Weinberg-Witten Theorem and Quantum Gravity

  • #1
stevendaryl
Staff Emeritus
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Can someone who understands it explain the significance of the
Weinberg-Witten Theorem to the possibility of quantum gravity?
(Described here: http://en.wikipedia.org/wiki/Weinberg-Witten_theorem)

From the Wikipedia article, the conclusion is
...massless
particles (either composite or elementary) with spin j > 1/2 cannot
carry a Lorentz-covariant current, while massless particles with spin j
> 1 cannot carry a Lorentz-covariant stress-energy.
I don't understand how that can be correct. Deser and Feynmann
(independently?) showed that General Relativity can be understood (at
least in asymptotically flat spacetimes) as the field theory of a spin-2
massless particle whose source is the total stress-energy tensor. I know
that this approach is not renormalizable, at least not in any obvious
way, but it seems to conflict with the Weinberg-Witten Theorem. Is the
WWT in some way a proof that the Deser/Feynmann theory is not
renormalizable?

One thing that is a little confusing about the Deser/Feynmann theory is
exactly what the stress-energy tensor is. The assumption is that the
spin-two particle couples to the total stress-energy, including the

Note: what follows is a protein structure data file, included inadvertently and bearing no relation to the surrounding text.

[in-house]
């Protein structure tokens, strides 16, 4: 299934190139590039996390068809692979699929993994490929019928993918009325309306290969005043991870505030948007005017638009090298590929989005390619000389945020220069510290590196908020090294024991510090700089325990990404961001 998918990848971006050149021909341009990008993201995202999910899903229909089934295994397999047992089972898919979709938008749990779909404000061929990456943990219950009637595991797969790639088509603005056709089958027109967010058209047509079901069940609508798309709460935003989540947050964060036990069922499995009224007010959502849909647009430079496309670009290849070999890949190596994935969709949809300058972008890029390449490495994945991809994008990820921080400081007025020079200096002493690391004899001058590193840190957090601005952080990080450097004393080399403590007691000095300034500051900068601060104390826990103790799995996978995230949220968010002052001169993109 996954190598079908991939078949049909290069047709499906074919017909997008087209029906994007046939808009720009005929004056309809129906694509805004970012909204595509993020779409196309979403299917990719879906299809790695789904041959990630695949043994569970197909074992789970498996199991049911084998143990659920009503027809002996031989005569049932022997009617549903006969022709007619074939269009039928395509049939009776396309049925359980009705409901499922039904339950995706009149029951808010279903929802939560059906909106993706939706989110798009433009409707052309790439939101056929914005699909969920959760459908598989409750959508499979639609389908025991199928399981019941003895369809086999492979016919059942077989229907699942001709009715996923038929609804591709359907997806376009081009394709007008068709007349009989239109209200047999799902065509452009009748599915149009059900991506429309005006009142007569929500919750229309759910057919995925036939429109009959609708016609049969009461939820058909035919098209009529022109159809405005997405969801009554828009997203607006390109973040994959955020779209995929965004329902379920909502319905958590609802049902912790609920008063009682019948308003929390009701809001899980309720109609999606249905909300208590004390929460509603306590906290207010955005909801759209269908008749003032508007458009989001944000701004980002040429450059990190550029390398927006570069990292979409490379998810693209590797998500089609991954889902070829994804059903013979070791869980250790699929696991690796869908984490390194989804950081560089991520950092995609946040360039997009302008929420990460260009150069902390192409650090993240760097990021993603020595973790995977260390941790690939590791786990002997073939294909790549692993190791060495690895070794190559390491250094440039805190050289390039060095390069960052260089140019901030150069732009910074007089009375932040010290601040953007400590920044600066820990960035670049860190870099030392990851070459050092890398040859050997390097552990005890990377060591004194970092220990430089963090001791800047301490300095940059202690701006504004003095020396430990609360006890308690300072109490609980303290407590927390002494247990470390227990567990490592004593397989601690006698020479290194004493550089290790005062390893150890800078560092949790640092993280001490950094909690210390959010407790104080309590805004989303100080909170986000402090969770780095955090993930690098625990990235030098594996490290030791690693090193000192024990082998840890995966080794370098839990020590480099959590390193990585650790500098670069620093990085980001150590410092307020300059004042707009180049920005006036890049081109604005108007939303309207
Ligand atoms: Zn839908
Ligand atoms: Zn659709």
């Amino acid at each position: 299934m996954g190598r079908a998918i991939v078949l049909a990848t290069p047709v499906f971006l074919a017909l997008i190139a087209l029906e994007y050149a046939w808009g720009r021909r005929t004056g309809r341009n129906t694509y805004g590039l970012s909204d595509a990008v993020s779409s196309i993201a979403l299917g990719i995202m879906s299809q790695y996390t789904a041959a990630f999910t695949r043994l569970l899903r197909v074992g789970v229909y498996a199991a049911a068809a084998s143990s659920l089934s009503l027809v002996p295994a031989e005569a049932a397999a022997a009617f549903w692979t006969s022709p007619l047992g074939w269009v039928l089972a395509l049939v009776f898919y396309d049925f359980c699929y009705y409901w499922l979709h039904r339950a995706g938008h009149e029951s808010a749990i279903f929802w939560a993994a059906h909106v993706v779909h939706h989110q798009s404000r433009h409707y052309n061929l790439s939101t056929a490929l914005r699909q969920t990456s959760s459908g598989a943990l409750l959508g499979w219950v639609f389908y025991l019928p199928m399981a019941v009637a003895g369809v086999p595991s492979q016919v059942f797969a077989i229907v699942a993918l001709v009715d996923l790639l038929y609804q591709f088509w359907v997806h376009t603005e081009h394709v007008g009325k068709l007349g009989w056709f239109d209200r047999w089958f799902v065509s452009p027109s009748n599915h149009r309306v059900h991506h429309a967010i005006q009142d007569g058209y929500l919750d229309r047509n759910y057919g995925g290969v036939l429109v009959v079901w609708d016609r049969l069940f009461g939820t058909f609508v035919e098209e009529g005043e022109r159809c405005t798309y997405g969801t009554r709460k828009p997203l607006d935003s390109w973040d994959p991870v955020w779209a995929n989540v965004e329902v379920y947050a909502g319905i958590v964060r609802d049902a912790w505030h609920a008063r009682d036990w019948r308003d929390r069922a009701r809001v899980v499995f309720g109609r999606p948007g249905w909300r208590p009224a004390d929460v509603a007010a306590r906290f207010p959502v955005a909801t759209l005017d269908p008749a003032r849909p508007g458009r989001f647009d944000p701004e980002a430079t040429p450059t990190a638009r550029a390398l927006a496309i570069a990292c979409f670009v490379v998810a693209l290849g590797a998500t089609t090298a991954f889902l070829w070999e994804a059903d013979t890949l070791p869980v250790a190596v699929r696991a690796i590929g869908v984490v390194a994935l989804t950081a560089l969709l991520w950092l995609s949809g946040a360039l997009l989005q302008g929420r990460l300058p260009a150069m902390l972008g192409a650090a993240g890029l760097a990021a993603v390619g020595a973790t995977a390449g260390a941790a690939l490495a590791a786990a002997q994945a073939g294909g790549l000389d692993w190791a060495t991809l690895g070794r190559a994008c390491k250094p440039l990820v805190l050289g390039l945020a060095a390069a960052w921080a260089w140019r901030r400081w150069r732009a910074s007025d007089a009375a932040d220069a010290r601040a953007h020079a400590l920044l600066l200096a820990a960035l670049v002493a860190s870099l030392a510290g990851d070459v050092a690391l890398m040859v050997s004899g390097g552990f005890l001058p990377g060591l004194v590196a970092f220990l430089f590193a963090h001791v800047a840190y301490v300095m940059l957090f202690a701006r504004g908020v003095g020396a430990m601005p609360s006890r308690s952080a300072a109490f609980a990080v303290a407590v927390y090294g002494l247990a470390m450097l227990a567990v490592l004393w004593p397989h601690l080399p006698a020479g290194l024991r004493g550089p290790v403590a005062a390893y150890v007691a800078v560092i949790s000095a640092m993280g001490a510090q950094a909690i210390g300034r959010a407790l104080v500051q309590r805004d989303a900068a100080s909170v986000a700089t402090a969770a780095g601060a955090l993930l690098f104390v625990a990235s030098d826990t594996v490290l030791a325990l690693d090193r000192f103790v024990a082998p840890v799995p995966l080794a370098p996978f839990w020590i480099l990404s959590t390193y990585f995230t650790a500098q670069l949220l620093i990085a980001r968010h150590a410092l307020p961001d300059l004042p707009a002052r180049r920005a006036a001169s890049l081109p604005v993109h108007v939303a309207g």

stress-energy of the particle itself. This is apparently very different
from GR, in which the appropriate stress-energy tensor has no
contribution due to gravity. I don't have a good grasp of how this is
reconciled.
 

Answers and Replies

  • #2
atyy
Science Advisor
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http://arxiv.org/abs/1007.0435
"The Weinberg–Witten theorem states that a massless particle of spin strictly greater than one cannot possess an energy-momentum tensor Tμ which is both Lorentz covariant and gauge invariant. Of course, this no-go theorem does not preclude gravitational interactions. In the spin-two case, it implies that there cannot exist any gauge-invariant energy-momentum tensor for the graviton."

More discussion here:

http://pubman.mpdl.mpg.de/pubman/item/escidoc:33005:2/component/escidoc:33006/AnnPhys17-803.pdf
"However, in [24, 25] it is pointed out that the obtained pseudotensor of the gravitational field is still Lorentz covariant, even though not generally covariant. Thus, at first sight, the Weinberg-Witten theorem appears to be applicable to this tensor. However, the crucial point seems to be again that these pseudotensors are constructed in the context of a classical, i.e. a non-quantum theory. ...

"The process of constructing the energy-momentum pseudotensor for the gravitational field in a classical theory only breaks general covariance, not Lorentz covariance. Constructing a quantum field then requires additional terms under Lorentz transformations. To maintain Lorentz covariance of the theory, these additional terms would have to be eliminated by gauge transformations requiring general covariance. Like for the gluon, this gauge invariance of the current is not given for the graviton."
 
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